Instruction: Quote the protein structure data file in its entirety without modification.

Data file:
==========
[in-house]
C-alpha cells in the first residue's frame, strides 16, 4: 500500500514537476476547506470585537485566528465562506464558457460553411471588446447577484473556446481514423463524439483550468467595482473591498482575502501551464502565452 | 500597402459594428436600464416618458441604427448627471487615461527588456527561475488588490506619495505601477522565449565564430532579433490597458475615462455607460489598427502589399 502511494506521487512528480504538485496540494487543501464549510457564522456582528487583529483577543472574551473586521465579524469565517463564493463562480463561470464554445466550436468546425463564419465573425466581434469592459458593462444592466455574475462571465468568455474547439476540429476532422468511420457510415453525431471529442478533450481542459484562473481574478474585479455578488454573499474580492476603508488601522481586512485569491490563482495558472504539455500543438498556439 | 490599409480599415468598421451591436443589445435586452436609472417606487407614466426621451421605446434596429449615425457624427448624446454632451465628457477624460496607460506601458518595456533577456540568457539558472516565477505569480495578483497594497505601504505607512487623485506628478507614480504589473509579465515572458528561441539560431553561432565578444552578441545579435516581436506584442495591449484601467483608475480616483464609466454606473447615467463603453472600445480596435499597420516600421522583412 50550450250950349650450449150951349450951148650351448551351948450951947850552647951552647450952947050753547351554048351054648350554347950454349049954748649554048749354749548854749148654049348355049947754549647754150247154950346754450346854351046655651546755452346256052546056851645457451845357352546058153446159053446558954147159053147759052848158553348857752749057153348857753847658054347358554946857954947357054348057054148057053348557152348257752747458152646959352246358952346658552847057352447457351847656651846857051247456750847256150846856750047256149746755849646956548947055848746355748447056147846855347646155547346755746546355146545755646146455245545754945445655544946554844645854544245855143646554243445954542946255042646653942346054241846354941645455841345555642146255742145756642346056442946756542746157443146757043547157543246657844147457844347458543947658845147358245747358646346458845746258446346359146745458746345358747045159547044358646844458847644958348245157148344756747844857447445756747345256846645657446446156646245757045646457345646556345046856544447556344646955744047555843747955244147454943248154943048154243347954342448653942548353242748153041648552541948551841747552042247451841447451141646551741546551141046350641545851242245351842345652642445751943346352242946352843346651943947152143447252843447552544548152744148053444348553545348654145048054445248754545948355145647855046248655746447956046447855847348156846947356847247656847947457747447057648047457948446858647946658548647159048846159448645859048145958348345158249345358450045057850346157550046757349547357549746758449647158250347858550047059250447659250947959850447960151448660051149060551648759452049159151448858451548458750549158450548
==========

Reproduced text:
[in-house]
C-alpha cells in the first residue's frame, strides 16, 4: 500500500514537476476547506470585537485566528465562506464558457460553411471588446447577484473556446481514423463524439483550468467595482473591498482575502501551464502565452 | 500597402459594428436600464416618458441604427448627471487615461527588456527561475488588490506619495505601477522565449565564430532579433490597458475615462455607460489598427502589399 502511494506521487512528480504538485496540494487543501464549510457564522456582528487583529483577543472574551473586521465579524469565517463564493463562480463561470464554445466550436468546425463564419465573425466581434469592459458593462444592466455574475462571465468568455474547439476540429476532422468511420457510415453525431471529442478533450481542459484562473481574478474585479455578488454573499474580492476603508488601522481586512485569491490563482495558472504539455500543438498556439 | 490599409480599415468598421451591436443589445435586452436609472417606487407614466426621451421605446434596429449615425457624427448624446454632451465628457477624460496607460506601458518595456533577456540568457539558472516565477505569480495578483497594497505601504505607512487623485506628478507614480504589473509579465515572458528561441539560431553561432565578444552578441545579435516581436506584442495591449484601467483608475480616483464609466454606473447615467463603453472600445480596435499597420516600421522583412 50550450250950349650450449150951349450951148650351448551351948450951947850552647951552647450952947050753547351554048351054648350554347950454349049954748649554048749354749548854749148654049348355049947754549647754150247154950346754450346854351046655651546755452346256052546056851645457451845357352546058153446159053446558954147159053147759052848158553348857752749057153348857753847658054347358554946857954947357054348057054148057053348557152348257752747458152646959352246358952346658552847057352447457351847656651846857051247456750847256150846856750047256149746755849646956548947055848746355748447056147846855347646155547346755746546355146545755646146455245545754945445655544946554844645854544245855143646554243445954542946255042646653942346054241846354941645455841345555642146255742145756642346056442946756542746157443146757043547157543246657844147457844347458543947658845147358245747358646346458845746258446346359146745458746345358747045159547044358646844458847644958348245157148344756747844857447445756747345256846645657446446156646245757045646457345646556345046856544447556344646955744047555843747955244147454943248154943048154243347954342448653942548353242748153041648552541948551841747552042247451841447451141646551741546551141046350641545851242245351842345652642445751943346352242946352843346651943947152143447252843447552544548152744148053444348553545348654145048054445248754545948355145647855046248655746447956046447855847348156846947356847247656847947457747447057648047457948446858647946658548647159048846159448645859048145958348345158249345358450045057850346157550046757349547357549746758449647158250347858550047059250447659250947959850447960151448660051149060551648759452049159151448858451548458750549158450548